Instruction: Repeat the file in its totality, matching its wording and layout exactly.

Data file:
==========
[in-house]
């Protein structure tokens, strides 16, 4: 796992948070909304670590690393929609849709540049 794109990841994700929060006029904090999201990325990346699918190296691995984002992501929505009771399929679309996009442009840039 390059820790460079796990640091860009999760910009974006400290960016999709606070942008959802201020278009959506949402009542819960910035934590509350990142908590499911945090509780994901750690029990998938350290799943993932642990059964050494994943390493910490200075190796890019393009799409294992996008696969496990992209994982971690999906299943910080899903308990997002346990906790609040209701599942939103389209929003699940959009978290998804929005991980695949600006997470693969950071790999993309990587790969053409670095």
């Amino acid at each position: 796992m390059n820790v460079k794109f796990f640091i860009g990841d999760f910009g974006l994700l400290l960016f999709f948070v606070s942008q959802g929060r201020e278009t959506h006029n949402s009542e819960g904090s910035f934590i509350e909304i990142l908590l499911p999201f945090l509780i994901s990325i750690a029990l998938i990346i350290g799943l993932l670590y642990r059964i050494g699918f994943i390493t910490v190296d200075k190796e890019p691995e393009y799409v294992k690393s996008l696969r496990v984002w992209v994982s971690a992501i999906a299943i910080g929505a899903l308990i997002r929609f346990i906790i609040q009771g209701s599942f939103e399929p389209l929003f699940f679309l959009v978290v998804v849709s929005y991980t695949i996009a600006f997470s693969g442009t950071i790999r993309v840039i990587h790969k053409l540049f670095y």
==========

[in-house]
């Protein structure tokens, strides 16, 4: 796992948070909304670590690393929609849709540049 794109990841994700929060006029904090999201990325990346699918190296691995984002992501929505009771399929679309996009442009840039 390059820790460079796990640091860009999760910009974006400290960016999709606070942008959802201020278009959506949402009542819960910035934590509350990142908590499911945090509780994901750690029990998938350290799943993932642990059964050494994943390493910490200075190796890019393009799409294992996008696969496990992209994982971690999906299943910080899903308990997002346990906790609040209701599942939103389209929003699940959009978290998804929005991980695949600006997470693969950071790999993309990587790969053409670095």
């Amino acid at each position: 796992m390059n820790v460079k794109f796990f640091i860009g990841d999760f910009g974006l994700l400290l960016f999709f948070v606070s942008q959802g929060r201020e278009t959506h006029n949402s009542e819960g904090s910035f934590i509350e909304i990142l908590l499911p999201f945090l509780i994901s990325i750690a029990l998938i990346i350290g799943l993932l670590y642990r059964i050494g699918f994943i390493t910490v190296d200075k190796e890019p691995e393009y799409v294992k690393s996008l696969r496990v984002w992209v994982s971690a992501i999906a299943i910080g929505a899903l308990i997002r929609f346990i906790i609040q009771g209701s599942f939103e399929p389209l929003f699940f679309l959009v978290v998804v849709s929005y991980t695949i996009a600006f997470s693969g442009t950071i790999r993309v840039i990587h790969k053409l540049f670095y």